Welcome to CoLab Radio’s newest series on freedom.
We are brothers who became interested in the differences in the ways that we each experience freedom– in certain music, in particular spaces, and in different ideas.
Curious about the concept of freedom more broadly, we started digging in and found that the word contains two roots free and dom. Free finds its origins in the Old English word freo that meant “exempt from, not in bondage” and “noble, joyful”. If you trace the origins of freo far back enough you find the root pri meaning “to love”. In Old English the word free implied friendship and loved one, which was naturally the opposite of servants and slaves in the context of the household structure. Because loved ones were not in servitude, free came to mean “not in bondage.” Dom finds its origins in the old English root “dom” which means “statute, judgment”.
It is within this context that freedom, according to the Oxford dictionary, has come to mean, the state of not being imprisoned or enslaved; the power of self-determination attributed to the will and the quality of being independent of fate or necessity.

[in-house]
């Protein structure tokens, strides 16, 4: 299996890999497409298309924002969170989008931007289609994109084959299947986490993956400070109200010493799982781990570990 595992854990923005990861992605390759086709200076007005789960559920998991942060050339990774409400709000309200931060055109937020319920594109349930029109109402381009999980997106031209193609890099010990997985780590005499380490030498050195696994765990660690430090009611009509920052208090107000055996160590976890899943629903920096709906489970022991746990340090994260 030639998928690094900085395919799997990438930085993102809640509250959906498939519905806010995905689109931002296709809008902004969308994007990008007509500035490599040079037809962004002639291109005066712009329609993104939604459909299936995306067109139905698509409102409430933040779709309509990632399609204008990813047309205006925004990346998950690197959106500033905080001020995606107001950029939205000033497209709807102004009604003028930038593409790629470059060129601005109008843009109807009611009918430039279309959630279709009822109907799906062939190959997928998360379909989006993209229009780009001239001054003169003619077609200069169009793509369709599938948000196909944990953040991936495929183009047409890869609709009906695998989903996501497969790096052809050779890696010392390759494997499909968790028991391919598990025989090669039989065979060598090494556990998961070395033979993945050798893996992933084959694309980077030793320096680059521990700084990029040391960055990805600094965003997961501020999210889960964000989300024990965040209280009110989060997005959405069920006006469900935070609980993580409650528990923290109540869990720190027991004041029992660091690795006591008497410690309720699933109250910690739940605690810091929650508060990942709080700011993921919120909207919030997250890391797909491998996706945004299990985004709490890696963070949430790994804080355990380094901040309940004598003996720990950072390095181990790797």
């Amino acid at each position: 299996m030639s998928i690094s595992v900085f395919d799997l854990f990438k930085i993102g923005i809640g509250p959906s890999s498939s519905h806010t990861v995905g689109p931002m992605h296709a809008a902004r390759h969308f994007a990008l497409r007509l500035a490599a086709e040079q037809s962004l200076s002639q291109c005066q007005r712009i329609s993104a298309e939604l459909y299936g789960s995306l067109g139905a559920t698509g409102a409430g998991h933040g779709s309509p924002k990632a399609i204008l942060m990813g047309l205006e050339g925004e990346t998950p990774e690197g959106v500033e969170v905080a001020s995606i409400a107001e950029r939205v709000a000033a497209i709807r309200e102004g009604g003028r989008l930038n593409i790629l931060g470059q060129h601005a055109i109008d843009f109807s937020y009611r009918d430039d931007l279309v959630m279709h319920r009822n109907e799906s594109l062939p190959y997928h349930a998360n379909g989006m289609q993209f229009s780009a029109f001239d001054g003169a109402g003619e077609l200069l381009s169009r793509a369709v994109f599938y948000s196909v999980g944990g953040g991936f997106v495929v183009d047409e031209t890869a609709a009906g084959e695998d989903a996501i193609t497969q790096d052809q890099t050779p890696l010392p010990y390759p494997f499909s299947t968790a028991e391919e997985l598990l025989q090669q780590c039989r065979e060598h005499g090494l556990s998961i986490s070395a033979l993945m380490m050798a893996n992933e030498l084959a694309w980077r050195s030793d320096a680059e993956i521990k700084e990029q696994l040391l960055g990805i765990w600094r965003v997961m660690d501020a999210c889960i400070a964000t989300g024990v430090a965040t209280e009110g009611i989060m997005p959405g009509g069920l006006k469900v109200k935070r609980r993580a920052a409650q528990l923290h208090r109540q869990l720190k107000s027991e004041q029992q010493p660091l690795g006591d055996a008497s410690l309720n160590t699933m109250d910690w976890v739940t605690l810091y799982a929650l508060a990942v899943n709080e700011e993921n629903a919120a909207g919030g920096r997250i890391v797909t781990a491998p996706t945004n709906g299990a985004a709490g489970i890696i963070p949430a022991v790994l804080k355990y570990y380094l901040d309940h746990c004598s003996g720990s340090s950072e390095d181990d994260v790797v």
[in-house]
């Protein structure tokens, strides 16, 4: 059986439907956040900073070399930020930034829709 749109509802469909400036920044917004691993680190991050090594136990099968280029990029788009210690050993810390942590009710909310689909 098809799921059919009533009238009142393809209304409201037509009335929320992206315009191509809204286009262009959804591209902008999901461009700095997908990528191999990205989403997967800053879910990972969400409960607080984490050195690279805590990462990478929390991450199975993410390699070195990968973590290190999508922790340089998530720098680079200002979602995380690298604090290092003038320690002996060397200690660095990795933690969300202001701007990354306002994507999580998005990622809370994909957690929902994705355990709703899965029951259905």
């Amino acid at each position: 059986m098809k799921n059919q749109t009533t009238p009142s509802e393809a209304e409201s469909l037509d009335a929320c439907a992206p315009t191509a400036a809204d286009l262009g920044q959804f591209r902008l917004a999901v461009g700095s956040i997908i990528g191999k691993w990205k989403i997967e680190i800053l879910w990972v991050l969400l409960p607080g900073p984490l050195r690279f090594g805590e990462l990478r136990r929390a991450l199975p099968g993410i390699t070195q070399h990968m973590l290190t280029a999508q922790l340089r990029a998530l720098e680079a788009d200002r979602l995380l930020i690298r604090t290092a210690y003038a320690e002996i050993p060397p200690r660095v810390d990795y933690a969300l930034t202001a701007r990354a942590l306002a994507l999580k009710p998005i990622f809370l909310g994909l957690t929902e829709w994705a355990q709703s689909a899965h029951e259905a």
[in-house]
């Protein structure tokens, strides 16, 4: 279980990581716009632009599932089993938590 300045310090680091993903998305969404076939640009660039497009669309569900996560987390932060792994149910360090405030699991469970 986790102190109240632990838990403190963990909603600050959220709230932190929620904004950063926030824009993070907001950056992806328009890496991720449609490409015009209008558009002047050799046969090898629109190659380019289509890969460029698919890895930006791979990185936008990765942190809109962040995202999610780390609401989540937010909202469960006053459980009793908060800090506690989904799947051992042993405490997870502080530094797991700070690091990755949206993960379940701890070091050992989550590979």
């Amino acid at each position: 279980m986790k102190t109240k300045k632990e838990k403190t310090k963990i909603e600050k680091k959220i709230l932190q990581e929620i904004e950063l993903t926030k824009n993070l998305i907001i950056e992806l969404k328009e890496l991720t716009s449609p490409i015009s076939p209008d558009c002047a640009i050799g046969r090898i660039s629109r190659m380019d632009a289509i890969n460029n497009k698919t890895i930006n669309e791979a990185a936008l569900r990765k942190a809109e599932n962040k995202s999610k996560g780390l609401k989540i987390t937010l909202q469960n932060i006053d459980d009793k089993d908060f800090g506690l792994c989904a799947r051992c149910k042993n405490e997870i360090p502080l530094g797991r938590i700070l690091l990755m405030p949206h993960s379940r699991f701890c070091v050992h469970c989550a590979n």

We have found freedom in unconventional experiences, some that resonate with this definition and some that don’t. So, we are launching this series to share with the CoLab Radio community our own musings, while opening up a broader conversation. We invite anyone interested in participating to share their own responses to the question: Where do you find freedom?
We will share the responses via a post released every Friday. You can contribute a post by doing the following:
1. Identify your response to the question. It could be a location, person, sound, taste, action, idea or experience. We are really interested in the diversity of responses so feel free to be creative. Even if your answer is not a location, person, sound, taste, action, idea or experience we still want to know about it!
2. Submit one visual representation of your response. This could be a photograph, a drawing, a cartoon, a diagram or something we haven’t thought of.
3. Submit an audio or written response to accompany your visual representation. This can be a few paragraphs of around 500 words or an audio recording of no more than 4 minutes.
4. Email your post to Phil & Aaron.: You can reach us at email@example.com.
Note: If you would like to experiment with any mediums not listed above, please send an email with your idea to firstname.lastname@example.org.